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Addiction recovery during the coronavirus outbreak

Whether you are just starting your recovery from addiction or have been in recovery for some time now, it is likely that the coronavirus outbreak is causing you to experience an unprecedented set of challenges. It is a time of high emotions and stress for many people, and a number of the activities and events that you were using to manage your abstinence may now be on pause. It is so important for you to take the time to plan carefully for the months ahead so that you can stay grounded in your recovery.

Pamela Roberts, Addiction Therapy Manager, and her team at Priory Hospital Woking have put together advice and information for people in addiction recovery during this time.

Stay in touch with your peers

We understand that a lot of the meetings that you were previously attending may be on pause for now as people are urged to stay indoors where possible. But don’t think that you’re alone – there is help and support available to you.

Make use of online meetings, which is something that Alcohol Anonymous, Narcotics Anonymous and other 12-Step fellowships offer. Prioritise time so that you can attend these, as this can help you to maintain structure when a lot of our normal routines have been disrupted. Also, when taking part online, treat these meetings like face-to-face meetings, where you give them your undivided attention and are actively involved, so that you can get the most from them.

There are also helplines, which fellowships have been working hard to keep manned. It’s worth keeping their numbers close to hand as another link in your support system.

  • AA: 0800 9177 650 or
  • NA: 0300 999 1212
  • CA: 0800 612 0225
  • Gamcare Helpline: 0808 8020 133

You can also access the AA Big Book online for free, either as a website or to download as an app.

Your peers and your support system understand addiction recovery and will be able to offer you valuable support at this time. Stay in touch with them, whether that is over the phone, over video calls or through WhatsApp or Facebook. These people understand your challenges, and can provide you with a non-judgemental space to talk through your issues.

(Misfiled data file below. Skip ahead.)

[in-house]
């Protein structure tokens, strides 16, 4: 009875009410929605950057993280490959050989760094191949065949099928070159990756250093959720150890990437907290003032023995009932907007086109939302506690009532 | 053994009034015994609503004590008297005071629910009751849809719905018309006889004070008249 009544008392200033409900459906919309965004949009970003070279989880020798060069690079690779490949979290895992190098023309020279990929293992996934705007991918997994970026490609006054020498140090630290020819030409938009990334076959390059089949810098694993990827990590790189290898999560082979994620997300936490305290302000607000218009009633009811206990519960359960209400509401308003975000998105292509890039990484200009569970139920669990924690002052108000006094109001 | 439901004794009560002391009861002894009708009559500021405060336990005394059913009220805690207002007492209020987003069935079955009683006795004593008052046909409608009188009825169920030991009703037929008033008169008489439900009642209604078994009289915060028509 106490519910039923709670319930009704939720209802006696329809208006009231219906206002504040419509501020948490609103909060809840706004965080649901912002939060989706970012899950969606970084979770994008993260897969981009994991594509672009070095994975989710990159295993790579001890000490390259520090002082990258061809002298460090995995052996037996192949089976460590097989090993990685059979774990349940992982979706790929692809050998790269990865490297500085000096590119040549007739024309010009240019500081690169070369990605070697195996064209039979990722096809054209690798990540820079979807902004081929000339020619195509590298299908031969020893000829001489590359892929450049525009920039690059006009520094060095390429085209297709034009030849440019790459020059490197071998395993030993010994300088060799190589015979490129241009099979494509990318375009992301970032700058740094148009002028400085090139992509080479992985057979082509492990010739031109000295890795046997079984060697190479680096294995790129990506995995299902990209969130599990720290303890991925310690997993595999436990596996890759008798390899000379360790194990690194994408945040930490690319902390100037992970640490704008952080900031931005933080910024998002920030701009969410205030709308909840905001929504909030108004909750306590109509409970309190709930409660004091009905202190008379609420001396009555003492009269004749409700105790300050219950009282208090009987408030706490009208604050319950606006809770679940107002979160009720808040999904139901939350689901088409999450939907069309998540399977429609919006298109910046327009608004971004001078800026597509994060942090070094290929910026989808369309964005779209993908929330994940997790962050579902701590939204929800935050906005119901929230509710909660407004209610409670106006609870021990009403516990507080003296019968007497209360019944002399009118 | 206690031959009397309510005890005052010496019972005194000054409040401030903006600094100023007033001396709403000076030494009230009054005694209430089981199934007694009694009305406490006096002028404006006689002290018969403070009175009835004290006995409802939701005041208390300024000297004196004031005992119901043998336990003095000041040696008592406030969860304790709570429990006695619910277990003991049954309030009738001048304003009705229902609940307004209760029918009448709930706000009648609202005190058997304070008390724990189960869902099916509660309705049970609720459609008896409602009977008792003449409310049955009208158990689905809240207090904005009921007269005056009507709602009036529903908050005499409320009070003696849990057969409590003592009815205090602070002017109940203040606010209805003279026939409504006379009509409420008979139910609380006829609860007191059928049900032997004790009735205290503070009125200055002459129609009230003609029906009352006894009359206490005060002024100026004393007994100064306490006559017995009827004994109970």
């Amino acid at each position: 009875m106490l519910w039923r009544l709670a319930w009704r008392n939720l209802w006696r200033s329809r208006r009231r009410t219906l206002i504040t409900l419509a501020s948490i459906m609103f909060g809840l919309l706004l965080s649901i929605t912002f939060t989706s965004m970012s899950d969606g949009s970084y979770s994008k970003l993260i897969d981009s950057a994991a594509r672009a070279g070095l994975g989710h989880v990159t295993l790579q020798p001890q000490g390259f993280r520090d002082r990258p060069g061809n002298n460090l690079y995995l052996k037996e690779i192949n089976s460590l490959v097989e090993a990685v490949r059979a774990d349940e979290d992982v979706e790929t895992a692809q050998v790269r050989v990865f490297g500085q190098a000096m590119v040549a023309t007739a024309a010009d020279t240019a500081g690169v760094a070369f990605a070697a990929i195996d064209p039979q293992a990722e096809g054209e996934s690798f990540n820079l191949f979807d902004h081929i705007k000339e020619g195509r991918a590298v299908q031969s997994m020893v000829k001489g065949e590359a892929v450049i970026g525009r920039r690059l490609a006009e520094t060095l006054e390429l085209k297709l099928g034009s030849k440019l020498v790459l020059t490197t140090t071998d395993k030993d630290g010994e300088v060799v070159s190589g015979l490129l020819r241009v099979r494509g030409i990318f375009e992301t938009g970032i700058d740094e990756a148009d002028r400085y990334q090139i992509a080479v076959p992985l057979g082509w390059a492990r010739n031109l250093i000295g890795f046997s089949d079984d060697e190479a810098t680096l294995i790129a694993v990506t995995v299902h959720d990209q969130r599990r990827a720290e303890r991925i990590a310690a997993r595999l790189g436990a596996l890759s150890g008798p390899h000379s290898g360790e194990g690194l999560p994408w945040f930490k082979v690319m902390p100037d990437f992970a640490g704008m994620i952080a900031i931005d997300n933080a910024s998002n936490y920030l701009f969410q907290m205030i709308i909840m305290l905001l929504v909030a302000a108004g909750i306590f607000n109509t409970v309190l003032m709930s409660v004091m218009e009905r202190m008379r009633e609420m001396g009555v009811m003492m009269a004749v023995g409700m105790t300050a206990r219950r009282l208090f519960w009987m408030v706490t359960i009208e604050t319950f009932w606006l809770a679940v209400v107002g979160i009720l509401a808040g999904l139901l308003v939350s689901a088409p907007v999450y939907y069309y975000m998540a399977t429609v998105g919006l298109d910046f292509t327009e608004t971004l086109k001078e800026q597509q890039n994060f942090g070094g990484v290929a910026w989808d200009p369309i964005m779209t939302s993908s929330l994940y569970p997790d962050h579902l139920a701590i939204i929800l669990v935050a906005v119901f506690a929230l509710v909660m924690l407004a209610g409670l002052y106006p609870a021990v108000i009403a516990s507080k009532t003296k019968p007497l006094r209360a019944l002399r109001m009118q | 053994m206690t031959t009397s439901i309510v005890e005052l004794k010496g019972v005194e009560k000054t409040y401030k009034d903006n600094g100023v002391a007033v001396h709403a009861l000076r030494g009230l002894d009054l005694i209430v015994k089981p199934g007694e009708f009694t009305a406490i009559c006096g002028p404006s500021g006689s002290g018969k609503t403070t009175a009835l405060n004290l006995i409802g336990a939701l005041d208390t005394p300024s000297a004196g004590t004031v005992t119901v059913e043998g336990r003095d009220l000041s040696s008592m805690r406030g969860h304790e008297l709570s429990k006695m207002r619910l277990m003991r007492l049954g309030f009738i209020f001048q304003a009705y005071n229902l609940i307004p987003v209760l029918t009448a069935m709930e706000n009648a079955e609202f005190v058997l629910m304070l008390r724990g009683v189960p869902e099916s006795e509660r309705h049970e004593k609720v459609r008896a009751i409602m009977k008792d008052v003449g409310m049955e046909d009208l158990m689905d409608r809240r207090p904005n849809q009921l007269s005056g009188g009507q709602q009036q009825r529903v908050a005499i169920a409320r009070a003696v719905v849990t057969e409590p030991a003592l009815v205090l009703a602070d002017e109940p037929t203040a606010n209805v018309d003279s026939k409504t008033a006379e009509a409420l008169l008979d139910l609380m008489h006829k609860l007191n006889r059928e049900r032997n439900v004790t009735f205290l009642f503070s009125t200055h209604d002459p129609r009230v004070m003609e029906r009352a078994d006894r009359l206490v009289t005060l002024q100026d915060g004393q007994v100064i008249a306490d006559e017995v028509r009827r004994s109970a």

Make a COVID-19 addiction recovery plan

It is important to plan for and maintain a new routine. Getting organised and having well-structured days can be way for us to keep safe. If you have attended an Addiction Treatment Programme, think about the recovery plan you made when you were discharging from treatment and which parts are still possible, and which may need to be edited.

For your updated recovery plan, think about the following:

  • Keep a dry house – this is more important than ever, especially at a time when we are in our homes more than ever. Make sure you keep your environment alcohol-free to put one more barrier between you and a relapse
  • Prioritise your daily disciplines – make time every day to do a daily recovery-related reading or to write a gratitude list, as this can help to keep your mind focused. If you are working from home or home-schooling children, it can be easy for these to fall away, so carve out a moment in the day to allow yourself the time to do this